This eye looks with love,
This eye looks with judgment.
Free me, take the sight out of this eye.
– Edie Brickell, This Eye
A girl, about 16, burst into the waiting room from an interior door, wearing brightly colored polka-dot pants that looked like pajamas. Her hair was part blonde, part pink. She walked quickly to a fussy woman who looked ready for a night on the town. Between sobs, the girl said, “They left me all alone in a dark room where I couldn’t see anything.” Everybody else remained quiet, seemingly trying to take it all in. What else is there to pay attention to at 5 a.m.?
Shannon was in the Lasik surgery center waiting room, trying to read her book and relax. No need getting worked up when you already know you’re going to be there at least four hours.
During the first hour she looked up from the pages long enough to learn that only two of the 10 people present were first-timers. At first she couldn’t figure out the woman who wore full makeup, neatly coiffed hairdo, and jewelry — all verboten during Lasik surgery. In addition to plain faces and flat hair, everybody else wore warm, comfortable clothes, a wise move when the OR is kept at 60 degrees Fahrenheit.
A tech came out looking for the teenage girl, because she had left one of the deeper waiting rooms. Fancy woman told the tech, “I requested that she not be alone because she’s scared. Could she at least have her glasses while she’s back there, because she can’t see anything?”
The tech assured her she would not be alone.
Some time after 6 o’clock, they called Shannon back. Once they do that, they take all the patient’s belongings. “It was a good thing I had my book that first hour,” Shannon recalled.
It was an abbreviated version of the first procedure. Staffers dropped numbing liquid into Shannon’s eyes, along with her compadres, and dotted the appropriate points on the whites of their eyes. Here, someone brought up the girl. The man in the room (the only one at that point) said he could understand how she felt, and everyone in the room was in accord. He said, “This is the most impersonal experience I’ve ever had in my life. It’s like herding cattle.”
Everyone agreed. They had no idea what time it was, however, because there were no clocks anywhere.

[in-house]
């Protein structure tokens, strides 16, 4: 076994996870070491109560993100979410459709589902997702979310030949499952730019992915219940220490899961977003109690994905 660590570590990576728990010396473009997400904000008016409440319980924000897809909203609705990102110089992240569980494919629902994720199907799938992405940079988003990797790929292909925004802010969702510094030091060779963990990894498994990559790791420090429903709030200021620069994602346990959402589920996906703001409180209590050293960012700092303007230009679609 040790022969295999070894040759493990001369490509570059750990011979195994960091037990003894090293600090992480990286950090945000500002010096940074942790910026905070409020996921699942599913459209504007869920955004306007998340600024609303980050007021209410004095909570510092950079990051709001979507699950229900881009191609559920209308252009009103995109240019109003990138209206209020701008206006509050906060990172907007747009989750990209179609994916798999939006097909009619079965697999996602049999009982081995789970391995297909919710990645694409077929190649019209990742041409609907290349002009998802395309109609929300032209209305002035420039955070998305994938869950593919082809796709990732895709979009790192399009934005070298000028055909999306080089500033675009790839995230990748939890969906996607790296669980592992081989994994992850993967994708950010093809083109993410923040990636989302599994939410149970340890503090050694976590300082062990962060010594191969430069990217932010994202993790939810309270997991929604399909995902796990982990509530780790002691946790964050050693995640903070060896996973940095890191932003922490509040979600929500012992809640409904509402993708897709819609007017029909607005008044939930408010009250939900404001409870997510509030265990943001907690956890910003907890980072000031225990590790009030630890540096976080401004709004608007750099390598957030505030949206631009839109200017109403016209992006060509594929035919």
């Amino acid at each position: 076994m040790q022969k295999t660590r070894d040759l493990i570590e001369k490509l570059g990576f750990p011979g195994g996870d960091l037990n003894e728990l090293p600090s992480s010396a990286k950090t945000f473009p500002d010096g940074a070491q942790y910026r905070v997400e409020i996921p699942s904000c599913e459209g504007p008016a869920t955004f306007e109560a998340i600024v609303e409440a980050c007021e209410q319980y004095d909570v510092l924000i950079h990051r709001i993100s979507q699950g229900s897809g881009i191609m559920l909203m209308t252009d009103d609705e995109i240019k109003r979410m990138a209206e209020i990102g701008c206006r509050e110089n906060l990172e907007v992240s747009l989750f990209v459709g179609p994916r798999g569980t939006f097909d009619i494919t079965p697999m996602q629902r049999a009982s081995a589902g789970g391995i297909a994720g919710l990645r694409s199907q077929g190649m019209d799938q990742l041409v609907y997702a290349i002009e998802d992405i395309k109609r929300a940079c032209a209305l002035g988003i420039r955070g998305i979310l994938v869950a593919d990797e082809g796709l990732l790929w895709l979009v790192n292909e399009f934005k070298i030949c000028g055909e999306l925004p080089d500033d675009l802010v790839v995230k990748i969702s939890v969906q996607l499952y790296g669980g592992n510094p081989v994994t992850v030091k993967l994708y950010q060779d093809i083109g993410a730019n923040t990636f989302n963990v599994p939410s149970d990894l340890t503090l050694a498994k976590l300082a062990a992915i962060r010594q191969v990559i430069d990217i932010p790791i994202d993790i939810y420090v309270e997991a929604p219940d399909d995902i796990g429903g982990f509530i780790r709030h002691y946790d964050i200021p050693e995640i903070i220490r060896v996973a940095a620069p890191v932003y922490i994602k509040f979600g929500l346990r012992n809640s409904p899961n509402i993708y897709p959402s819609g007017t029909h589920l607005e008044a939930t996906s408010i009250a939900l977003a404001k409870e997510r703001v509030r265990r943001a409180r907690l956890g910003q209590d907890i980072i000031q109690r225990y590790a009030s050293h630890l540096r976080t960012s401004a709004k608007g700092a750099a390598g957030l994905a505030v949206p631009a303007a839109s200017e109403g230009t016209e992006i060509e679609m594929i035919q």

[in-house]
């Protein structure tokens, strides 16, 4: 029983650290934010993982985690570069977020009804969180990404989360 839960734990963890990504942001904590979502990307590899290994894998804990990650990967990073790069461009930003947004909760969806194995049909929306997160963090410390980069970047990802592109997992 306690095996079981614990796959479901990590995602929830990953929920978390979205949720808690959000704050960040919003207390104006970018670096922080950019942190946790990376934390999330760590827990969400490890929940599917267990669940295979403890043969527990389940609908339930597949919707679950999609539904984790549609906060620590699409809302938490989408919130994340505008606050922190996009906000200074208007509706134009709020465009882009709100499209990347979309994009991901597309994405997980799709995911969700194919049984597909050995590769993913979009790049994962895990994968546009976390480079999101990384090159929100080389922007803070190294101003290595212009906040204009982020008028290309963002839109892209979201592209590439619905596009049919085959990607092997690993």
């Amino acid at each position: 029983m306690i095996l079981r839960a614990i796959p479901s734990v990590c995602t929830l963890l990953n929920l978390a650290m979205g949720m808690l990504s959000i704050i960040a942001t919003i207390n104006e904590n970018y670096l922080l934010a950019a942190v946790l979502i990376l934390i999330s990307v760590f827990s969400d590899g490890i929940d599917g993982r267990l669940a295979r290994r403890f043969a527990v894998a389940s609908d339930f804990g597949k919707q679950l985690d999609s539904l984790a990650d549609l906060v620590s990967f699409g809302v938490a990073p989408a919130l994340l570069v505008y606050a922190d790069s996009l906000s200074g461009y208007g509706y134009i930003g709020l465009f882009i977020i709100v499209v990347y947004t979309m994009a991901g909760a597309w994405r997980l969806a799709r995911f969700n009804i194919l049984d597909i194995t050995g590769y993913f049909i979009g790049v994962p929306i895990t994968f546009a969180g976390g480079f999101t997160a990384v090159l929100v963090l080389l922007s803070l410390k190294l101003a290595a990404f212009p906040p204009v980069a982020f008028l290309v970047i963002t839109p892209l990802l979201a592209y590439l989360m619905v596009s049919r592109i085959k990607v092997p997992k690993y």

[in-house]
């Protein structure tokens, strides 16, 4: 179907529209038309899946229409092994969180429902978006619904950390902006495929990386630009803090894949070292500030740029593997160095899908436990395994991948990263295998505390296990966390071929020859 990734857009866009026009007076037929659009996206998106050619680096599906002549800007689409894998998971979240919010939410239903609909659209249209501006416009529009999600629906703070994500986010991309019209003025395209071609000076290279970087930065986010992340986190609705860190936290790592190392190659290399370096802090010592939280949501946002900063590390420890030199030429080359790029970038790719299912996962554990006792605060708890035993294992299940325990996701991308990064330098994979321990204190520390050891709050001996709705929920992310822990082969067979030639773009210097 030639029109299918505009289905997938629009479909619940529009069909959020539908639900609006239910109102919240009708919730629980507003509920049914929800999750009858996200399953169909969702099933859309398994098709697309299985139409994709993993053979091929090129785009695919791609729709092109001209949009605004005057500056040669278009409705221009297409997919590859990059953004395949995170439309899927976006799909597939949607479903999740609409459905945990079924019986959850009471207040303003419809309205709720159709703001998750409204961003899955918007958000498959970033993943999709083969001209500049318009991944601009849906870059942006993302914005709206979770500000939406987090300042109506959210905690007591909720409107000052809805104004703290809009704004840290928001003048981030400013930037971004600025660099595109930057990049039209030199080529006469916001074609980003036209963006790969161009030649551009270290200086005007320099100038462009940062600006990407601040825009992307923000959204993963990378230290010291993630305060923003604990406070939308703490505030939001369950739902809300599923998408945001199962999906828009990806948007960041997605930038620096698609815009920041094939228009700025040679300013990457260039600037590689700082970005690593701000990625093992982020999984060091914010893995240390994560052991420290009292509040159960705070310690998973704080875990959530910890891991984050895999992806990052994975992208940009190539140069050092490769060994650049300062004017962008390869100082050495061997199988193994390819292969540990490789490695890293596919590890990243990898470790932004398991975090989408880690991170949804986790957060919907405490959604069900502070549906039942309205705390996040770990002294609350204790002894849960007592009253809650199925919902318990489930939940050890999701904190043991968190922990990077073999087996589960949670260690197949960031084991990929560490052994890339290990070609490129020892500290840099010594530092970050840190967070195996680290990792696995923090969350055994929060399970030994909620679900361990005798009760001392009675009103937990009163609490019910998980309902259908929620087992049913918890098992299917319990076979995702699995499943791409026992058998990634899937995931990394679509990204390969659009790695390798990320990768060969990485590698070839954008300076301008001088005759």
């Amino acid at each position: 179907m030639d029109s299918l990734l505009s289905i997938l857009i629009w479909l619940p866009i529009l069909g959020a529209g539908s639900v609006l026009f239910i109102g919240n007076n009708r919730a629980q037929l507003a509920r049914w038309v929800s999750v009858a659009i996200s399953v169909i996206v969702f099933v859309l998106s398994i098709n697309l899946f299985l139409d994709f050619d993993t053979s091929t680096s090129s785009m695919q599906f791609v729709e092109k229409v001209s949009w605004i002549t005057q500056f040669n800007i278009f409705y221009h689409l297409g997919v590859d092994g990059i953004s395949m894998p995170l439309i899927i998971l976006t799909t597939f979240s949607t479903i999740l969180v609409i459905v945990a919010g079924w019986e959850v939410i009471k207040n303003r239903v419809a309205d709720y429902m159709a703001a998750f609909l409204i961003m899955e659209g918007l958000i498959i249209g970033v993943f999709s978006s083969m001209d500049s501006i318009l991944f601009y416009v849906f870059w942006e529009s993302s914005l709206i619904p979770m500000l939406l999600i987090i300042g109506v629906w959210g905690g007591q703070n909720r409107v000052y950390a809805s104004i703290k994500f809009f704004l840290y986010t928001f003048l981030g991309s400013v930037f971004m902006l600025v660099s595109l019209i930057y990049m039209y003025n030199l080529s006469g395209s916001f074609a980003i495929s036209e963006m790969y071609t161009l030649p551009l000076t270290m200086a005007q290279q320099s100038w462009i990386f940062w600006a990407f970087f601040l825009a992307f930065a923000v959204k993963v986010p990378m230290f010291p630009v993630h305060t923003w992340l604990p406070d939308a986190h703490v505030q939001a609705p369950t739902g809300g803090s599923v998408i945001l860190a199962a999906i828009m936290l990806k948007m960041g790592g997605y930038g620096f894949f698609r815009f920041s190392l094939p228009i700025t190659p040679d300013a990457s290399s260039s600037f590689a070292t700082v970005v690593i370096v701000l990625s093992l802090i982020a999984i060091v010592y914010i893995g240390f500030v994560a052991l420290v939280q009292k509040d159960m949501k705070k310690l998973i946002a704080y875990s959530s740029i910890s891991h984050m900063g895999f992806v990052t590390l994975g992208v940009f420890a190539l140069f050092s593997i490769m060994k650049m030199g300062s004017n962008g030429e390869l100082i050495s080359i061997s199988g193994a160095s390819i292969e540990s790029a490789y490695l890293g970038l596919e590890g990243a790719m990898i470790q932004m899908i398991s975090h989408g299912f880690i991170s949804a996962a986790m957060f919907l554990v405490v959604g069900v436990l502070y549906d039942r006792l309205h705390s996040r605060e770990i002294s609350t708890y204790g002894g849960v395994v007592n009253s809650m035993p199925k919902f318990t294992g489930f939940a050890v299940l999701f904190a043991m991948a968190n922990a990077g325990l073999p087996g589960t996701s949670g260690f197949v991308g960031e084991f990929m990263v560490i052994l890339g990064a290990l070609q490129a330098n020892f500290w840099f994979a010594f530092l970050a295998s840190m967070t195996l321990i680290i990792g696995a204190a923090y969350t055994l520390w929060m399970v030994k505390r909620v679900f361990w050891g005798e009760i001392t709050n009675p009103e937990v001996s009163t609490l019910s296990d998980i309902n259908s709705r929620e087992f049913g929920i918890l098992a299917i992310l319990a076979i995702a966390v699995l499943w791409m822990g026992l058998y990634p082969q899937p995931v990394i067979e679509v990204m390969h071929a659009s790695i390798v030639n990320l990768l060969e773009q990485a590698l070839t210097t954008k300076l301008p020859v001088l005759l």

All the patients had been offered Ativan. “They ask your weight when they ask if you want it. If they don’t believe you, then they have you get on the scale,” Shannon said. So, overshoot it, and you might get too much of the drug. Low-ball it and you don’t get enough. Come in too far one way or the other, and they make you step up.
In the last waiting room before the OR, one lady fell so fast asleep that the tech couldn’t wake her and went on to the next person. Another patient finally woke her. I’m thinking I’d be a little nervous about going in there drowsy. One’s head is not secured at all, the doctor relying on the patient to “be still” while he’s firing the laser. Nod off, get a free hole in your eyelid. Actually, that last is completely made up. Shannon can’t recall anything they do to make sure the eye remains open, but can’t say for sure that they do nothing. The numbing may retard blinking, but that can’t be enough.
In the OR there was only one stop — for the re-opening of the flap and the procedure itself, done in two steps the first time around. The doctor’s only words to her this time? “Look at the light.” This guy definitely needs a visit from the bedside manner fairy.
Shannon was in a lot of pain following the enhancement. “I just wanted to close my eyes and go to sleep, but I had to stay awake five hours to keep putting in eye drops.” Once she was able to sleep, she awoke pain free.
At first, the vision difference had been impossible to discern, because it was hard to even keep the eye open through the pain. She didn’t realize just how much better it was until she went out at night.
At a restaurant Saturday night (a late birthday dinner for me, with family this time), Shannon was reading a hand-scrawled menu on a chalkboard that most of us barely could read with our glasses. Covering her right eye, she couldn’t read it, but using only her right eye, or both eyes, she could. Her vision in the dark is spot-on, too.
That’s pretty encouraging considering she hasn’t had the follow-up procedure on the left eye yet.
For Shannon, it’s a positive peal above a dismal din.
My co-worker whose husband had Lasik surgery on Friday said that he’s playing video games and watching TV without his glasses now, and that he hasn’t had any problems at all. Shannon’s doctor is one of those he considered. Glad we were able to help him make his decision.
That said, I don’t think Shannon’s doctor’s surgical ability or expertise is in question. I hate not citing sources, but somewhere we read that about 10% of Lasik patients end up going back for at least one follow-up procedure. Of course, Shannon was frustrated that she was one of those, but her primary complaint is the rushed, mass production approach to the surgery.
The doctor has plenty of time to make a commercial featuring himself roping and hog-tying a calf. Is that a bizarre way to advertise a Lasik surgery center? I suppose being a rodeo star requires sharp vision. Still, I’m not sure why one wants his or her eye surgeon to possess calf-roping skills.
That TV spot brags that he’s the official opthalmalogist of the Dallas Cowboys. My guess is that multimillionaire athletes get more personal attention than the average patient.
On her checkup visit the following Friday, Shannon could read the next-to-last line on the chart with her right eye. For that five-minute consult, she was there for less than two hours on Friday. That’s a new speed record.
When will they do the left eye? The examiner looked at Shannon and said, “One or two months.”